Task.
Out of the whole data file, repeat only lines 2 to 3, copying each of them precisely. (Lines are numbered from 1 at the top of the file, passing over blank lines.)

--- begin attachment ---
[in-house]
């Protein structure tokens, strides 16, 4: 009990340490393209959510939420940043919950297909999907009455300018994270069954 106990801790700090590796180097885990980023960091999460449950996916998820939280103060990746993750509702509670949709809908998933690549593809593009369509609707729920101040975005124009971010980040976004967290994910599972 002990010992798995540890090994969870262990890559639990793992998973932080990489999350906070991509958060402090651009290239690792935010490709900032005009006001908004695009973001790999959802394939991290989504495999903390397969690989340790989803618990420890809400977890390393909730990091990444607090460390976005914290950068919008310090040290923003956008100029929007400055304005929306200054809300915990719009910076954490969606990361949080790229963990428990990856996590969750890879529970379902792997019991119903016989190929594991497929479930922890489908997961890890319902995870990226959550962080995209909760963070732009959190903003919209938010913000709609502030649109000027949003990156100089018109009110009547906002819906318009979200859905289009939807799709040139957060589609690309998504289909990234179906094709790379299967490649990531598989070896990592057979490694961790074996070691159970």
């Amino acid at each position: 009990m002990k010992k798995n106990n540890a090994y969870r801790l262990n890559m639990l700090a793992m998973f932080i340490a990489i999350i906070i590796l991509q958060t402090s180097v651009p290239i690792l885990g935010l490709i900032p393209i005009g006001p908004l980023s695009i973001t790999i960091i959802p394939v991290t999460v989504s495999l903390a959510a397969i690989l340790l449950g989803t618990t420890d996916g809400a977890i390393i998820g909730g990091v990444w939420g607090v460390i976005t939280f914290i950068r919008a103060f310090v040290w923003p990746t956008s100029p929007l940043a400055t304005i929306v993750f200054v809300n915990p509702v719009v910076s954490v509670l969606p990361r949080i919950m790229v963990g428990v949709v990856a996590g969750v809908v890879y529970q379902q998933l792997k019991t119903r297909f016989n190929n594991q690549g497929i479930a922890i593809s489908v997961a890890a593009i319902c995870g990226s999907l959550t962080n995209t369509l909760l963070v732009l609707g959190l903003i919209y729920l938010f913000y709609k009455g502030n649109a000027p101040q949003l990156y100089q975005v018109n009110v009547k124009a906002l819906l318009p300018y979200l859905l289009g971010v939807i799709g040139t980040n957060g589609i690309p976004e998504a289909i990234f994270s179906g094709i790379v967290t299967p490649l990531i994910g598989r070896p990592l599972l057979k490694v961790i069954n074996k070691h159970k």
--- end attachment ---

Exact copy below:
């Protein structure tokens, strides 16, 4: 009990340490393209959510939420940043919950297909999907009455300018994270069954 106990801790700090590796180097885990980023960091999460449950996916998820939280103060990746993750509702509670949709809908998933690549593809593009369509609707729920101040975005124009971010980040976004967290994910599972 002990010992798995540890090994969870262990890559639990793992998973932080990489999350906070991509958060402090651009290239690792935010490709900032005009006001908004695009973001790999959802394939991290989504495999903390397969690989340790989803618990420890809400977890390393909730990091990444607090460390976005914290950068919008310090040290923003956008100029929007400055304005929306200054809300915990719009910076954490969606990361949080790229963990428990990856996590969750890879529970379902792997019991119903016989190929594991497929479930922890489908997961890890319902995870990226959550962080995209909760963070732009959190903003919209938010913000709609502030649109000027949003990156100089018109009110009547906002819906318009979200859905289009939807799709040139957060589609690309998504289909990234179906094709790379299967490649990531598989070896990592057979490694961790074996070691159970």
């Amino acid at each position: 009990m002990k010992k798995n106990n540890a090994y969870r801790l262990n890559m639990l700090a793992m998973f932080i340490a990489i999350i906070i590796l991509q958060t402090s180097v651009p290239i690792l885990g935010l490709i900032p393209i005009g006001p908004l980023s695009i973001t790999i960091i959802p394939v991290t999460v989504s495999l903390a959510a397969i690989l340790l449950g989803t618990t420890d996916g809400a977890i390393i998820g909730g990091v990444w939420g607090v460390i976005t939280f914290i950068r919008a103060f310090v040290w923003p990746t956008s100029p929007l940043a400055t304005i929306v993750f200054v809300n915990p509702v719009v910076s954490v509670l969606p990361r949080i919950m790229v963990g428990v949709v990856a996590g969750v809908v890879y529970q379902q998933l792997k019991t119903r297909f016989n190929n594991q690549g497929i479930a922890i593809s489908v997961a890890a593009i319902c995870g990226s999907l959550t962080n995209t369509l909760l963070v732009l609707g959190l903003i919209y729920l938010f913000y709609k009455g502030n649109a000027p101040q949003l990156y100089q975005v018109n009110v009547k124009a906002l819906l318009p300018y979200l859905l289009g971010v939807i799709g040139t980040n957060g589609i690309p976004e998504a289909i990234f994270s179906g094709i790379v967290t299967p490649l990531i994910g598989r070896p990592l599972l057979k490694v961790i069954n074996k070691h159970k």